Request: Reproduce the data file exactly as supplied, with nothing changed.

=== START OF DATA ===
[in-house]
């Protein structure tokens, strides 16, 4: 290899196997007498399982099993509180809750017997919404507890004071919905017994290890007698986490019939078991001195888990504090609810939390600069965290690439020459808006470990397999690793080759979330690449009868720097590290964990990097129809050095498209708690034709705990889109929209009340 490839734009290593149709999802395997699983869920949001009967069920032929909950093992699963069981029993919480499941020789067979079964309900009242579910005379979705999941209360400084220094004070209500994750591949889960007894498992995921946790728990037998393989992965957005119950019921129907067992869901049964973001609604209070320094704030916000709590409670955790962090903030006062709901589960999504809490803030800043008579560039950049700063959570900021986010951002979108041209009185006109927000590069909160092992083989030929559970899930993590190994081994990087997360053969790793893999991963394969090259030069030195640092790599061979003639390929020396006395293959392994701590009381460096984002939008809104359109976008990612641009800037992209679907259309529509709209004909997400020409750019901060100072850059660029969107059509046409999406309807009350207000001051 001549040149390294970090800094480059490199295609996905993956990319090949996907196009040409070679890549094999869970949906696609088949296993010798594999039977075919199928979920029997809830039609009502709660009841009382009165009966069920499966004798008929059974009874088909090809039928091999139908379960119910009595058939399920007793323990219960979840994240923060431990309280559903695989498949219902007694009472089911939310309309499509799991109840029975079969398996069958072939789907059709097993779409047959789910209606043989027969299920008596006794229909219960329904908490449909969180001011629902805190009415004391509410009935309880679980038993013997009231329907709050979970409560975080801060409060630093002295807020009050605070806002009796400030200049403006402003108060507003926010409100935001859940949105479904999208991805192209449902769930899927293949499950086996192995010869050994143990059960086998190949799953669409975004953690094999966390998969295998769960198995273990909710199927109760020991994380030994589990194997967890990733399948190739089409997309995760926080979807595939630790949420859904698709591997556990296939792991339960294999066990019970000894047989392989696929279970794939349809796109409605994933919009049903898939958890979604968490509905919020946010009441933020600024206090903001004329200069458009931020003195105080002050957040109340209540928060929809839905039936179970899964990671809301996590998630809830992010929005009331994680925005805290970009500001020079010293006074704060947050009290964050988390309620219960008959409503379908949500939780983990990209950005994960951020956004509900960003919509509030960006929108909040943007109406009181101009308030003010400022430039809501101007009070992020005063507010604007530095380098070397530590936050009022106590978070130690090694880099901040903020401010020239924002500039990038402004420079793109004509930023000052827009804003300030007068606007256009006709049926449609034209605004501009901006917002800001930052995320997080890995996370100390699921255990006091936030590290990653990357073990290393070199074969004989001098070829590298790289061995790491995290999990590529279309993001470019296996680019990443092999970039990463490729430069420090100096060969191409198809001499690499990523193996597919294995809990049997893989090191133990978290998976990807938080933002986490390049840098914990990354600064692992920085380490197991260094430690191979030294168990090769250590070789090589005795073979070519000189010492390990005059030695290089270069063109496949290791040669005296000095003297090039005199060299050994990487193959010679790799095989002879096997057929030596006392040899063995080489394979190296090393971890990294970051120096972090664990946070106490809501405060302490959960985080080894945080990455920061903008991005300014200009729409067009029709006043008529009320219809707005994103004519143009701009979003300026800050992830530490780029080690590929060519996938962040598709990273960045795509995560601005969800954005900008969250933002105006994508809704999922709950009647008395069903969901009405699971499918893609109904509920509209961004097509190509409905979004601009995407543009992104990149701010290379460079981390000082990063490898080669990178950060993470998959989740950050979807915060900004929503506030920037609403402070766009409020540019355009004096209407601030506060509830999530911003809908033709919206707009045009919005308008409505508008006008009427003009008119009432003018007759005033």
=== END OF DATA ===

[in-house]
């Protein structure tokens, strides 16, 4: 290899196997007498399982099993509180809750017997919404507890004071919905017994290890007698986490019939078991001195888990504090609810939390600069965290690439020459808006470990397999690793080759979330690449009868720097590290964990990097129809050095498209708690034709705990889109929209009340 490839734009290593149709999802395997699983869920949001009967069920032929909950093992699963069981029993919480499941020789067979079964309900009242579910005379979705999941209360400084220094004070209500994750591949889960007894498992995921946790728990037998393989992965957005119950019921129907067992869901049964973001609604209070320094704030916000709590409670955790962090903030006062709901589960999504809490803030800043008579560039950049700063959570900021986010951002979108041209009185006109927000590069909160092992083989030929559970899930993590190994081994990087997360053969790793893999991963394969090259030069030195640092790599061979003639390929020396006395293959392994701590009381460096984002939008809104359109976008990612641009800037992209679907259309529509709209004909997400020409750019901060100072850059660029969107059509046409999406309807009350207000001051 001549040149390294970090800094480059490199295609996905993956990319090949996907196009040409070679890549094999869970949906696609088949296993010798594999039977075919199928979920029997809830039609009502709660009841009382009165009966069920499966004798008929059974009874088909090809039928091999139908379960119910009595058939399920007793323990219960979840994240923060431990309280559903695989498949219902007694009472089911939310309309499509799991109840029975079969398996069958072939789907059709097993779409047959789910209606043989027969299920008596006794229909219960329904908490449909969180001011629902805190009415004391509410009935309880679980038993013997009231329907709050979970409560975080801060409060630093002295807020009050605070806002009796400030200049403006402003108060507003926010409100935001859940949105479904999208991805192209449902769930899927293949499950086996192995010869050994143990059960086998190949799953669409975004953690094999966390998969295998769960198995273990909710199927109760020991994380030994589990194997967890990733399948190739089409997309995760926080979807595939630790949420859904698709591997556990296939792991339960294999066990019970000894047989392989696929279970794939349809796109409605994933919009049903898939958890979604968490509905919020946010009441933020600024206090903001004329200069458009931020003195105080002050957040109340209540928060929809839905039936179970899964990671809301996590998630809830992010929005009331994680925005805290970009500001020079010293006074704060947050009290964050988390309620219960008959409503379908949500939780983990990209950005994960951020956004509900960003919509509030960006929108909040943007109406009181101009308030003010400022430039809501101007009070992020005063507010604007530095380098070397530590936050009022106590978070130690090694880099901040903020401010020239924002500039990038402004420079793109004509930023000052827009804003300030007068606007256009006709049926449609034209605004501009901006917002800001930052995320997080890995996370100390699921255990006091936030590290990653990357073990290393070199074969004989001098070829590298790289061995790491995290999990590529279309993001470019296996680019990443092999970039990463490729430069420090100096060969191409198809001499690499990523193996597919294995809990049997893989090191133990978290998976990807938080933002986490390049840098914990990354600064692992920085380490197991260094430690191979030294168990090769250590070789090589005795073979070519000189010492390990005059030695290089270069063109496949290791040669005296000095003297090039005199060299050994990487193959010679790799095989002879096997057929030596006392040899063995080489394979190296090393971890990294970051120096972090664990946070106490809501405060302490959960985080080894945080990455920061903008991005300014200009729409067009029709006043008529009320219809707005994103004519143009701009979003300026800050992830530490780029080690590929060519996938962040598709990273960045795509995560601005969800954005900008969250933002105006994508809704999922709950009647008395069903969901009405699971499918893609109904509920509209961004097509190509409905979004601009995407543009992104990149701010290379460079981390000082990063490898080669990178950060993470998959989740950050979807915060900004929503506030920037609403402070766009409020540019355009004096209407601030506060509830999530911003809908033709919206707009045009919005308008409505508008006008009427003009008119009432003018007759005033």